for all, to this day.

Thursday, April 21, 2011

Triduum at the Monastery

submitted by Helene Mercier, OSB

As the holy days of Triduum arrive, I am reminded again this year how much I look forward both the significance of this time of the liturgical year and the splendid liturgies we have here at Saint Benedict's Monastery in St. Joseph.

We try to convey during these days that beginning Thursday evening until Easter morning all the liturgies we celebrate are one seamless piece, not separate events. Tonight, Holy Thursday, we begin with a festive "Passover" meal in the dining room with wine, lamb and beautifully set tables; then we proceed to Chapel for the Eucharist of Holy Thursday, at which we bring gifts to distribute to the less fortunate, and Sister Nancy Bauer, our prioress, washes the feet of 12 people. As we leave Chapel, we remember that silence now descends on the monastery until the Easter Vigil, Saturday evening.

On Good Friday at the Liturgy of the Hours, there are no hymns and no chanting of the psalms. However, the readings are from the Lamentations of Jeremiah and the Sisters chosen to do these readings chant them. If one listens attentively to the words being chanted, one cannot help but be deeply moved by them. In midafternoon there is the Good Friday service which is presided over by the prioress with the veneration of the cross by all present. Meanwhile, our simple meals during these days are taken in silence with table reading.

Holy Saturday dawns with an air of anticipation and quiet bustling around the monastery: the Sisters in the liturgy office bring out the beautiful flowers that have arrived; they decorate the chapel and prepare everything for the Easter Vigil that night. Finally, in the evening, at dusk, we gather outside for the blessing of the Easter candle and the beginning of the Vigil. After processing to the chapel following the blessed candle carried by the prioress, a Sister sings the Exultet, that great proclamation of the story of our salvation. After the seven readings are done we retire for the night; however, many of us come back during the night for what we call the "Night Watches." A few of us, with some of our friends who live nearby or are staying at the monastery, gather around the Easter candle for an hour of prayer and waiting.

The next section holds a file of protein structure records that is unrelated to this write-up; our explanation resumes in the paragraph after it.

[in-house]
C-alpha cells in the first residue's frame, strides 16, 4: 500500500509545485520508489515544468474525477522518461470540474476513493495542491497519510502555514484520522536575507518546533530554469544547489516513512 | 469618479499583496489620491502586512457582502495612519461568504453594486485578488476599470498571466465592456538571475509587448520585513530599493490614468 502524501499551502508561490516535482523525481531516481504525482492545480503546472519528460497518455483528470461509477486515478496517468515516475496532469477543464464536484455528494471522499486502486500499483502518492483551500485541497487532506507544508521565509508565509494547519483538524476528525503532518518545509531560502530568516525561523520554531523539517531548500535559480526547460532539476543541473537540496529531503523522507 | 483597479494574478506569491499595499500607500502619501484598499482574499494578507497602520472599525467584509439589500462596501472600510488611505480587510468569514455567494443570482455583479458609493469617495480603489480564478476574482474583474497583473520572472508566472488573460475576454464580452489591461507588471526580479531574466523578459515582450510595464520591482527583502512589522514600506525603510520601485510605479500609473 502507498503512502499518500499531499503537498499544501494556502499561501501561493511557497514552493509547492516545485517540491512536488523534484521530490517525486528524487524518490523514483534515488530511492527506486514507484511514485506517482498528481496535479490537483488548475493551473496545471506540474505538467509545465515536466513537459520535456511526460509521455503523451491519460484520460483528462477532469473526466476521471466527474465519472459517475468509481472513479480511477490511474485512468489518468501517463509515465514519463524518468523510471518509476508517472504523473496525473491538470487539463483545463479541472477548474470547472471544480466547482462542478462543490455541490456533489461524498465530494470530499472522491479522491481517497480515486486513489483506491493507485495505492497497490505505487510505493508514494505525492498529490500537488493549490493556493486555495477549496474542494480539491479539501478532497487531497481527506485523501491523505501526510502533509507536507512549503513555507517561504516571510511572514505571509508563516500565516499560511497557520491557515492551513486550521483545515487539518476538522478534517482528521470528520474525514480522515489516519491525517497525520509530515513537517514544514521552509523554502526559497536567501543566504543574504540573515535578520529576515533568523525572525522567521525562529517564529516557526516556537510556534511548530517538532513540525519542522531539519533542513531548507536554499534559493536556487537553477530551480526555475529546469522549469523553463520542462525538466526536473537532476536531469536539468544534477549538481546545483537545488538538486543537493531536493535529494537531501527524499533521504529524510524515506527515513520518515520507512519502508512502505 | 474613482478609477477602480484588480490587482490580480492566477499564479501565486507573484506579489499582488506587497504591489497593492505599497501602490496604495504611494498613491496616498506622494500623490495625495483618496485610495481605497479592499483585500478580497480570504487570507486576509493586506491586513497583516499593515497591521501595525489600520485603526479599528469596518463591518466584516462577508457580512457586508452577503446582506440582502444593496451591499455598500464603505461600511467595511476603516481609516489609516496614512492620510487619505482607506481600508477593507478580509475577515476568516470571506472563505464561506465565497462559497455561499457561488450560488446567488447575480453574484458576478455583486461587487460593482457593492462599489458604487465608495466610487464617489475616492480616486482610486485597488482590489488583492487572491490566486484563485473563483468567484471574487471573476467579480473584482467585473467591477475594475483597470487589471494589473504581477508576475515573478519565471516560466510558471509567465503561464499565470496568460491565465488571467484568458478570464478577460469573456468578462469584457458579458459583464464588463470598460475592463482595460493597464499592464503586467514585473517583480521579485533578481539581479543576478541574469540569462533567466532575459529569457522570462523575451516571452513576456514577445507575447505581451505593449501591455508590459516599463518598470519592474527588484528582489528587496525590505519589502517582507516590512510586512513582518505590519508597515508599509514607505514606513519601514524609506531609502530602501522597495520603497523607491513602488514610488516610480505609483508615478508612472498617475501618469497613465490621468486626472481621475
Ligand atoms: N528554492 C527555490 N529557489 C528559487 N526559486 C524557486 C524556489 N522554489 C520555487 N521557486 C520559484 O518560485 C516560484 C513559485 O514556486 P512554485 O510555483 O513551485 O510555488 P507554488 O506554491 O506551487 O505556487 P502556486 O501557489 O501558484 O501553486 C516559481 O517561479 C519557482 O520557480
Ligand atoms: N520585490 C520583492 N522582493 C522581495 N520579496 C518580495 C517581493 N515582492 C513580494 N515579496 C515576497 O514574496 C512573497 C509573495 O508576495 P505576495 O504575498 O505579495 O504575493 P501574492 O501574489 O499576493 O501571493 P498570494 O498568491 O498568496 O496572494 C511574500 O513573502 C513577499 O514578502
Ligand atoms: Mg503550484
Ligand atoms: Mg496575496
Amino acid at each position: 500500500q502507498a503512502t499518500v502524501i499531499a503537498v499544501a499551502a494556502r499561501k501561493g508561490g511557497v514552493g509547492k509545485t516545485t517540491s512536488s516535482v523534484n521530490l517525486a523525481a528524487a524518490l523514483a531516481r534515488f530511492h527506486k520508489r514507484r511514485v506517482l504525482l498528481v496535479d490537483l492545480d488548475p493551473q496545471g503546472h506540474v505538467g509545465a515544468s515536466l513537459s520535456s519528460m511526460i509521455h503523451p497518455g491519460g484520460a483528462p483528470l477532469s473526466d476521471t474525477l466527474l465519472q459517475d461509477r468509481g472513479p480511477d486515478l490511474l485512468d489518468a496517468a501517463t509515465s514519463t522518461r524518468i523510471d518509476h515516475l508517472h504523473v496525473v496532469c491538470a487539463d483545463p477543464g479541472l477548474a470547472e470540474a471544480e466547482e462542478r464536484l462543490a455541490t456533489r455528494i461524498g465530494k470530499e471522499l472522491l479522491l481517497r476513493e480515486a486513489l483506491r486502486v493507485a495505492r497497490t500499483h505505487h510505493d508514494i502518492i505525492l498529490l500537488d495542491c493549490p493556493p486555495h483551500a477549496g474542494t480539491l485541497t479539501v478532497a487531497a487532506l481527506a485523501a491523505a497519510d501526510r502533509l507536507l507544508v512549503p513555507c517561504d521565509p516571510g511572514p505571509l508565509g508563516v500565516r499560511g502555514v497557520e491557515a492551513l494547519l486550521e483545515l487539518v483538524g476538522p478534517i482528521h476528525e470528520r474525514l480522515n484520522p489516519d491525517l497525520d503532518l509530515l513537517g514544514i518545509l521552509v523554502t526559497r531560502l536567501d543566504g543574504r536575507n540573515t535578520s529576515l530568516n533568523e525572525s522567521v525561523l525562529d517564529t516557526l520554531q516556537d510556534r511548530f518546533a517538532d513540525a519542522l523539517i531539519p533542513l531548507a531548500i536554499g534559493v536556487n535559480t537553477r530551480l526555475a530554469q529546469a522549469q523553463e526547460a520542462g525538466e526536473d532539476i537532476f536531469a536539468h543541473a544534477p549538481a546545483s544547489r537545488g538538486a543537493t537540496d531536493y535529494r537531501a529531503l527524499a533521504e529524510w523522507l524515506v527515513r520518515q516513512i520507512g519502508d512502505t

We all return to the chapel before daylight Easter morning to conclude the Easter Vigil. We gather around the baptismal font for the blessing of the Easter water and the renewal of our baptismal promises. For our guests who have never celebrated the Easter Vigil with us, the chanting of the Gospel by the presiding priest and two Sisters is an awesome moment. After the Eucharist is over, we go down to the dining room for our special Easter breakfast, wishing everyone we meet on the way a Happy Easter.

May you have a blessed Triduum wherever you are and a Happy Easter!

photo: Sister Nancy Bauer washes the feet of Sister Madonna Niebolte. Photo by Gary Feldhege.

Wednesday, April 20, 2011

HeartMath and Peace

Transformation is fascinating. Sometimes it seems so complicated. And yet there are more and more approaches emerging that allow simple actions to provide life-giving vitality to transformation.

A recent guest at the monastery talked about using HeartMath to promote her own transformation and peacefulness. Basically, it means allowing an experience that generated deep appreciation or profound gratefulness to be remembered. And then to recall the wonderful feeling-of-appreciation it generated within you. It is actually the feeling that is the catalyst for change. One can slowly breathe an appreciative feeling into your heart as you inhale and then peacefully exhale. Every time you breathe in this way you actually change your biology. I was amazed to discover that HeartMath research has documented that practicing this kind of breathing results in a 100% increase in the anti-aging hormone, a 23% decrease the stress-hormone and an increased defense against pathogens.

Researchers have also found that it's not the brain, but the heart that has the strongest electromagnetic field in the body and emotions operate at a much higher speed than thoughts. So taking in an appreciative emotion while you inhale bypasses the mind's linear reasoning (which may include negative thinking). When loving emotions are taken into the heart, the exhalation can be peaceful.